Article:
Hinterland by Caroline Brothers
I thought this might be too sad to read. What a luxury to feel that way, when hundreds of thousands of children around the world are struggling for survival in just the same way as the two fictional Afghan boys whose stories are told here.
And yes, it is sad, but it is also wonderful and utterly necessary, and I am so glad I put aside my trepidation and read it.
Author Caroline Brothers is an Australian journalist based in Paris, working for the International Herald Tribune and the New York Times. One day she met a friend at a café on the very edge of a large park and, as night fell, she observed dark figures climbing over the park walls and dragging sheets of cardboard from various hiding places.
She talked to some of those people and found many were Afghans and among them were children who had made the long perilous journey to France after their homes and families had been destroyed as a result of the war in their homeland.
Her story made the front page of the New York Times but then, as she told one interviewer, "nothing happened ...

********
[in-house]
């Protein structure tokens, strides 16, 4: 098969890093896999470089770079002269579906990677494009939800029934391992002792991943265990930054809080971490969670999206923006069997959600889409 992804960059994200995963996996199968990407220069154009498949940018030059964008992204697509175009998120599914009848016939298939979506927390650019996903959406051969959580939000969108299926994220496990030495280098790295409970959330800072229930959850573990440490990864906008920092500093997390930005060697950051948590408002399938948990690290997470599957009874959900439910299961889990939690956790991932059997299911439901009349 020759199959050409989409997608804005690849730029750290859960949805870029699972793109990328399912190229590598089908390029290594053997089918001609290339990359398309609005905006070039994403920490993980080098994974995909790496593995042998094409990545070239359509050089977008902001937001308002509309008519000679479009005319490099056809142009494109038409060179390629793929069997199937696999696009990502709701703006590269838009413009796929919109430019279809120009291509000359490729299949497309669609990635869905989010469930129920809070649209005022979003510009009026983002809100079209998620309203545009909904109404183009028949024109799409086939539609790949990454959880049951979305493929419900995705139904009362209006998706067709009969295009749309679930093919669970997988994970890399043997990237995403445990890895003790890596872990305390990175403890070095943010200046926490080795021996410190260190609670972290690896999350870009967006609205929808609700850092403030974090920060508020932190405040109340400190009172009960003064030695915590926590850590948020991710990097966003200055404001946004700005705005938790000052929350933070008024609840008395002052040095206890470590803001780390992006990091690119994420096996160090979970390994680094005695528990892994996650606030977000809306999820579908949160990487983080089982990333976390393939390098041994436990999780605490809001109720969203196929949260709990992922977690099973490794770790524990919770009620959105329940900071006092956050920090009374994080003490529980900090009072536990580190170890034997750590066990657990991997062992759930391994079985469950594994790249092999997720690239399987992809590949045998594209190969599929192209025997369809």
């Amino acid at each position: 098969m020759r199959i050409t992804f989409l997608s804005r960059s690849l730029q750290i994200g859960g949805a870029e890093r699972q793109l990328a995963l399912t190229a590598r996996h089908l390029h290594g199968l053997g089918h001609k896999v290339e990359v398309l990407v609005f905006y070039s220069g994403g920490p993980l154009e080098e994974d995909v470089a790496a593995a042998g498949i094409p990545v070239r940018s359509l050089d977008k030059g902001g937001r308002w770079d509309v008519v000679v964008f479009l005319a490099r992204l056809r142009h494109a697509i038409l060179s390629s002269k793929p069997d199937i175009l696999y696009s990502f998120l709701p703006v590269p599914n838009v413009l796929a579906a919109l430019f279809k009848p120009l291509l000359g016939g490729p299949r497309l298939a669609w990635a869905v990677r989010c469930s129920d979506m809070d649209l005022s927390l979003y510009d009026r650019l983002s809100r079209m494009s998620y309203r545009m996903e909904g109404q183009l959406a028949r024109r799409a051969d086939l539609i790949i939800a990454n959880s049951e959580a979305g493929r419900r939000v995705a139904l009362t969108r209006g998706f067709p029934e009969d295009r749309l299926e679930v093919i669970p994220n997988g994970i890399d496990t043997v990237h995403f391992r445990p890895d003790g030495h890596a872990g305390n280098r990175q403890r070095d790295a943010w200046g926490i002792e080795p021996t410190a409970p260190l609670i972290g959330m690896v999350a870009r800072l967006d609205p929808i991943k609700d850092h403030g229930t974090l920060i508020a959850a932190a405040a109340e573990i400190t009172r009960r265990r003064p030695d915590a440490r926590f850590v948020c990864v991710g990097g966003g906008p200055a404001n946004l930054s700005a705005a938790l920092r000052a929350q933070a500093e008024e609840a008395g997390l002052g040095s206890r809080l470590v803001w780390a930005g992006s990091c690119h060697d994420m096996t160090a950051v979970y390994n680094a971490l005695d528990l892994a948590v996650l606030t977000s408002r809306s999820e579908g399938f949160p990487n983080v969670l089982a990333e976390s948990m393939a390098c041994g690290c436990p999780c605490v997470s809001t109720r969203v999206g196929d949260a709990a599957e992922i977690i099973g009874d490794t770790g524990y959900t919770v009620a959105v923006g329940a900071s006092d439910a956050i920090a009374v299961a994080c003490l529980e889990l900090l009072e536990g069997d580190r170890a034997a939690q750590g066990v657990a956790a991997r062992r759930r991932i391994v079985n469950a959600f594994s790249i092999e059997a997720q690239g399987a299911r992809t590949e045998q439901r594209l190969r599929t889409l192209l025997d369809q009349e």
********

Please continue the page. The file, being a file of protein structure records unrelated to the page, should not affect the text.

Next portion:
the world moved on". She, on the other hand, couldn't get those children out of her head. She thought perhaps a novel would have more impact, and so she turned her hand to fiction. The result is a book that captivates, fascinates and thoroughly engages - as well, inevitably, as horrifying and enlightening. But we cannot turn our faces away.
Aryan and Kabir are brothers, aged 14 and 8. Their family all dead, there is virtually no one in the world who would notice if they died. We join them as they leave Turkey on an illegal, perilous journey into Greece, through Italy and into France, from where they hope to make their way to what they believe is an El Dorado: England, where they will go to school and live in peace and plenty.
It is as if Brothers has taken our usual mental map of Europe and over it superimposed a completely different one. Istanbul is not the Blue Mosque, but the sewing factory where children work 13 hours a day; Greece is not the Acropolis but a farm where Aryan and Kabir work as slave labour; Paris is not the Louvre, but the park where children sleep at night.
Aryan and Kabir are at the mercy of the adult world with its greed and perversion, and its occasional generosity. Behind every vagabond child must lie a similar story. Brothers catches one droplet from the great wave and invites us to look.
Margie Thomson is an Auckland reviewer.